I might be mixing threads, but one of the things that would be great is a way of encoding this information into a standard location such that a generic tool can do it for you[r contributors who have just cloned your repository]. Just like how python -m build knows how to find the right backend and invoke it, a section to find and invoke the right environment manager and package installer would cover a lot of the concerns here.
Hypothetical new section:
backend = pip_with_venv # new package someone puts on PyPI
requires = ['pip_with_venv', 'pip>23.01']
[environment.options] # arbitrary options for the backend
venv_name = .venv
pip_arguments = -r ./ci/requirements.txt --find-links ./wheelhouse
This is all the information that would be included in a devguide or readme, but now it’s programmatically accessible by any tool that wants to handle it.
(The backend could of course be added directly to pip, or even the standard library, if someone is so motivated. But the principle is that it may be anywhere, including entirely custom.)
My “latter case” was precisely that I’m not distributing this directory. So there’s no need for a standard. As @ofek says, environment management is a much bigger question (and likely very contentious). Let’s not hijack this thread with that discussion.
So this discussion sounds like a weird mix of using pyproject.toml in a context where it’s not appropriate, and trying to half-standardise requirements files - neither of which seems like a useful goal to me.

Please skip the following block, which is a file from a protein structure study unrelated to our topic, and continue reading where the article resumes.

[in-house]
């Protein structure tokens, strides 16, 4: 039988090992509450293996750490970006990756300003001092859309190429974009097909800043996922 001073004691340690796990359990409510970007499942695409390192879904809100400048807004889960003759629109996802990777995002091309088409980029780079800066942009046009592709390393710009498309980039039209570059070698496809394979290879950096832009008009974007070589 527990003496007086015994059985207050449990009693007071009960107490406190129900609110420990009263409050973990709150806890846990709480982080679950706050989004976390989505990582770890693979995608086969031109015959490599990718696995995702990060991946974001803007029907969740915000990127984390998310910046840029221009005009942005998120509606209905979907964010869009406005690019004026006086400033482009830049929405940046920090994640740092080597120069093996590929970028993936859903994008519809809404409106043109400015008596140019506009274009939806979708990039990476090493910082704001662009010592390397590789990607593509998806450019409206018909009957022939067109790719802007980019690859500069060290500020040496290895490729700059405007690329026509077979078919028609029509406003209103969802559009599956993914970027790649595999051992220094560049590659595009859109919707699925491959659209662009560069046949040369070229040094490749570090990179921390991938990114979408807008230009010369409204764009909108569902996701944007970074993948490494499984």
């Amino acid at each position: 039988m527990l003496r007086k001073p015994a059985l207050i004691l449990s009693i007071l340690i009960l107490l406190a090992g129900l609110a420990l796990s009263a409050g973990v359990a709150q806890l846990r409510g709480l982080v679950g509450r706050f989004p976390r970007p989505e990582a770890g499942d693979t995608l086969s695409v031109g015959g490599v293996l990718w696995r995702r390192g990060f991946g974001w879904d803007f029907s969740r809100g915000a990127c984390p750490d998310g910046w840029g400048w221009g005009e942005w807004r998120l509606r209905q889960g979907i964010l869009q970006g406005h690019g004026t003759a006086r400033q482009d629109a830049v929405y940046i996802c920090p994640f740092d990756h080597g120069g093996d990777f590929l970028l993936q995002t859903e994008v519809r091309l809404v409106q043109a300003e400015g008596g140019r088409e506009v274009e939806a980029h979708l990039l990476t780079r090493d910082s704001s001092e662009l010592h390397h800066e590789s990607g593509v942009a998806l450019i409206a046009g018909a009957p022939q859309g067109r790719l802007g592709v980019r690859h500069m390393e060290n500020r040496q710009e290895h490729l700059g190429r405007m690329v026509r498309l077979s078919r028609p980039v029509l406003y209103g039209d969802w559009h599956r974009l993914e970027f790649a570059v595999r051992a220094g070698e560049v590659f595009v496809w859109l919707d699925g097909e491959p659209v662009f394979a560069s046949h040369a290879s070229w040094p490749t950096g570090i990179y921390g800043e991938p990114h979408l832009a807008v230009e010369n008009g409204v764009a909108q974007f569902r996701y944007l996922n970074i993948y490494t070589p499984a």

For projects like that, I sometimes use pipenv. Works great for me, but I don’t like having a Pipfile and a project.toml. As an alternative, I sometimes put my direct requirements in pyproject.toml (with a lower bound on the version) and then generate a requirements.txt (my lock-file) from that using pip-compile. Both files go into git.
When you all write pyproject.toml, do you actually mean its [project] section? I assume it is the case, but I rather ask for confirmation.
Is it still the case that if a pyproject.toml contains a [project] section but no [build-system] then setuptools is assumed as the build back-end? Because I kind of feel like that is more or less what we want for this use case: some project metadata (especially dependencies), but no build back-end. Isn’t it? What if we were to have an [open-project] section instead (placeholder name obviously), whose content is compatible with [project] so that migrating to a built project is as easy as renaming the section? How far off would we be?